Philosophy and Motorcycles

Philosophy and motorcycles are two of my favorite things in life. This blog will be bits of wisdom gleaned from a misspent youth and an adventurous dotage. People who like/love wisdom or motorcycles, classic or modern versions of either, are welcome to visit and comment.

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Location: Wisconsin, United States

I have been married to the same lovely woman for decades. We have one son, two cats, and live in rural Wisconsin, USA. I ride and rebuild motorcycles, and I am semi-retired. Favorite bikes are Yamaha XS650, FJ1200 and Ducati 900SS. My wife is a home care nurse. I am a Myers-Briggs INTP. She is ESFJ. Our son works at the Apple store in downtown SF and is teaching English as a second language in San Francisco, no grandchildren.

Friday, October 12, 2012

Baby Duc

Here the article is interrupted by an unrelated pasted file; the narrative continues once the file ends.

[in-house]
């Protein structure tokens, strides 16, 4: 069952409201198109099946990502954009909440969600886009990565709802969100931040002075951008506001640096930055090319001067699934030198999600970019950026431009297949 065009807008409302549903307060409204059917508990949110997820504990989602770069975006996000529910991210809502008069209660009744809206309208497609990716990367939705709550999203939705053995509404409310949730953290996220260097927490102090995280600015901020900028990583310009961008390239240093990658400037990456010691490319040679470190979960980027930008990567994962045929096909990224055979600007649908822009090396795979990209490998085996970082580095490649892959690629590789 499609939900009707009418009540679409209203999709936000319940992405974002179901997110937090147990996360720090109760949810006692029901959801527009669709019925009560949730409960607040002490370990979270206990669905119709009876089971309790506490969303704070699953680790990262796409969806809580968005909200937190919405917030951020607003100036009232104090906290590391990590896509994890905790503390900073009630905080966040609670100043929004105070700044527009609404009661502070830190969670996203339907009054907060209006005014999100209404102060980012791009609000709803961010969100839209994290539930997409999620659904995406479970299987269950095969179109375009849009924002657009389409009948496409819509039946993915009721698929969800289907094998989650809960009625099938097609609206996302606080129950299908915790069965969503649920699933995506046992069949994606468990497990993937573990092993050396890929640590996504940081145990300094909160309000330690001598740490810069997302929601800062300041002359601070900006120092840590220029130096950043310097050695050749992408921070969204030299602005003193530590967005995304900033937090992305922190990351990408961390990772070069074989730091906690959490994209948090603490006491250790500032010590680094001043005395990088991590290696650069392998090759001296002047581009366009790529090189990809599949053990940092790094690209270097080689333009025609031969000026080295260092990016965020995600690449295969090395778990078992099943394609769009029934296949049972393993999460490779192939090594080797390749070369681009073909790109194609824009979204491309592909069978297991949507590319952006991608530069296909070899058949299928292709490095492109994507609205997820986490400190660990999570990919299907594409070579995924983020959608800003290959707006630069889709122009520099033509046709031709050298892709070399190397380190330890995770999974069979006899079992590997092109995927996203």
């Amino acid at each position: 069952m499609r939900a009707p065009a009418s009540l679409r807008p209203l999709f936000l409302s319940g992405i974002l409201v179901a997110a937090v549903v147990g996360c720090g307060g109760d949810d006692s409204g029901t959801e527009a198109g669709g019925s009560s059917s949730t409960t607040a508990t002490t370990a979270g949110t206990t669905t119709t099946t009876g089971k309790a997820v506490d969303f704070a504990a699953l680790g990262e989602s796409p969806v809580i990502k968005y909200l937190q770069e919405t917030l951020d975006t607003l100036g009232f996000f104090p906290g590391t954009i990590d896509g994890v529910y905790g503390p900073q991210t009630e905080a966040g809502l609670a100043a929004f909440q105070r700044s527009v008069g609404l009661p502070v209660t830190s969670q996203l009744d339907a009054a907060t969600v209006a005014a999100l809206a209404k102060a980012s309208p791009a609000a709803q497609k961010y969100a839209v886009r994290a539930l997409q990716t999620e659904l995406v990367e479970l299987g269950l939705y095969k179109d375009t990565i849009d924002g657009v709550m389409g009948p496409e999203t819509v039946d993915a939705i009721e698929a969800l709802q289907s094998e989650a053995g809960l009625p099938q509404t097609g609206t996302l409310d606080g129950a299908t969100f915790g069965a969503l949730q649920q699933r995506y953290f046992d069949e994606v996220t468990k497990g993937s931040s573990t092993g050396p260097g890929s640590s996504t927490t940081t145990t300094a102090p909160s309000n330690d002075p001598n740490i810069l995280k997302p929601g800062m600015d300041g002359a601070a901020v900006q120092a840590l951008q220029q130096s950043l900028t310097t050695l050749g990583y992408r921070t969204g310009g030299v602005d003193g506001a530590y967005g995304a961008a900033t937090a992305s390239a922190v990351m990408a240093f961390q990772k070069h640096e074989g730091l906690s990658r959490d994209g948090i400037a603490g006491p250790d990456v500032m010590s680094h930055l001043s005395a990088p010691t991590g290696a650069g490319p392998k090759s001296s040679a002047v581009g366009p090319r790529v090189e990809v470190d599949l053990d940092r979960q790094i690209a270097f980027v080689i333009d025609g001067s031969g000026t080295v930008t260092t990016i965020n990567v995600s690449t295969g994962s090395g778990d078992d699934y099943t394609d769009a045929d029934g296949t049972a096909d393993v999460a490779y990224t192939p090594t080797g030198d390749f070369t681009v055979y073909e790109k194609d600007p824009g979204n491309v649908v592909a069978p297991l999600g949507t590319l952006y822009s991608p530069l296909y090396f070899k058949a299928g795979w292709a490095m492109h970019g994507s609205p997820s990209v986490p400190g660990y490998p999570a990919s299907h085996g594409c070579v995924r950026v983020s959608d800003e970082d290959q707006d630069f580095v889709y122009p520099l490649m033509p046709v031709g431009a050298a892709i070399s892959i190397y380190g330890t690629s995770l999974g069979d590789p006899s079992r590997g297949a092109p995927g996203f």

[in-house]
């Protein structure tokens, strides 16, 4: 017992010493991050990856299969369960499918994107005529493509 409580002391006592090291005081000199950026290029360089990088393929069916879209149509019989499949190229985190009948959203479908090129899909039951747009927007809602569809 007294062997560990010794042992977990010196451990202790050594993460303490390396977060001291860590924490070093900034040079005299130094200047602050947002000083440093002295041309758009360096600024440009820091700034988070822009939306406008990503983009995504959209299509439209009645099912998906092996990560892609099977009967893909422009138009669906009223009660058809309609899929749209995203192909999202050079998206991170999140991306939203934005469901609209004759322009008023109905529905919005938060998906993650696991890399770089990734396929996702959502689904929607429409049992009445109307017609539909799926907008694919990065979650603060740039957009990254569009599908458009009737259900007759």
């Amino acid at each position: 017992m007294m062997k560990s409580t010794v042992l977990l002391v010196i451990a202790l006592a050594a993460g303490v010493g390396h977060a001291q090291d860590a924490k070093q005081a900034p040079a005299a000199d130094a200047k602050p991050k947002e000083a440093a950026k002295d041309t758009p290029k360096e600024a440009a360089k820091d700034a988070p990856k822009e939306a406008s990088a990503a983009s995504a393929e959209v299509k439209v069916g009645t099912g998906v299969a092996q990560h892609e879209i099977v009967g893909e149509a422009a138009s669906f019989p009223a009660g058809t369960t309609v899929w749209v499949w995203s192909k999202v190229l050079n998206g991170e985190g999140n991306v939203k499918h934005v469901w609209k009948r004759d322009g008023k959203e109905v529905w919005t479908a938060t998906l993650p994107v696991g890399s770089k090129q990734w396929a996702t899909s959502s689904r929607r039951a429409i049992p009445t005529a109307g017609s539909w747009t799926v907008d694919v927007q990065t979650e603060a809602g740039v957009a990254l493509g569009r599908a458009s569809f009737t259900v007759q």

Unlike the little ducks of carnival games and easter baskets my baby duc isn't yellow. It's red and gold. After working on other people's machines and my old Gold Wing sidecar rig for much of the summer I am finally getting back to finishing the details on the 1966 Ducati 160 Monza Junior. These days we think of Ducatis as speed machines but back in '66 the Monza Junior was built with a top speed barely north of 60mph. It's a beautiful machine that has all the simplicity and style of any of the Ducati singles in a small package. A man of my height looks rather silly on a 160 but I don't see myself on it. I only see it sitting next the the R75/5 and the T3 as shop art. I don't drive any of them much. They are inspiration and comfort machines that are more functional than the Easter Island statues but like those monoliths their prime function is esthetic rather than practical. This is especially true during winters. I drive the T3 in the summer but in winter these three grace my shop as immobile objects of affection. They give the place some class. Since I live where a motorcycle is only practical half the year during the other half I need my indoor space to be comfortable and beautiful. Modern appliances like a fine furnace make it comfortable but what about those long dark cold days when even the idea of going outside briefly is a fearful proposition? It is during those times that I enjoy being surrounded by beauty and reminders that better weather will come again. Few things in my life fulfill that function as well as classic motorcycles, well done and waiting. My other great comfort in winter is to spend more time in the kitchen cooking meals that, in summer, would consume too much of my day. Winter is a time to slow down and remember the smell of the roses and enjoy the scent of beef stew, apple crisp, Persian jeweled rice, aebelskiver, fresh bread. The gentle pleasures of winter are different from the more exhilarating pleasures of summer. Winter up here is a time to slow down and enjoy the simple joys. It's six months of making love, eating well, reading good books, taking naps, enjoying the close company of friends and building new toys for the next summer. In other words as a friend of mine said, it hardly seems long enough. I am lucky in that I do not have a need to go out into the weather much or often. My work is 50 paces from my house and both are well heated. When blizzards arrive I don't think of myself as snowed in. Rather I think of it as the world being snowed out. Such weather isn't here yet but it will not be long. The hardwood trees are bare now, prepared for their hibernation. I have sufficient projects to last more than one winter and a large wood pile. Life is good and baby Duc is looking grand.

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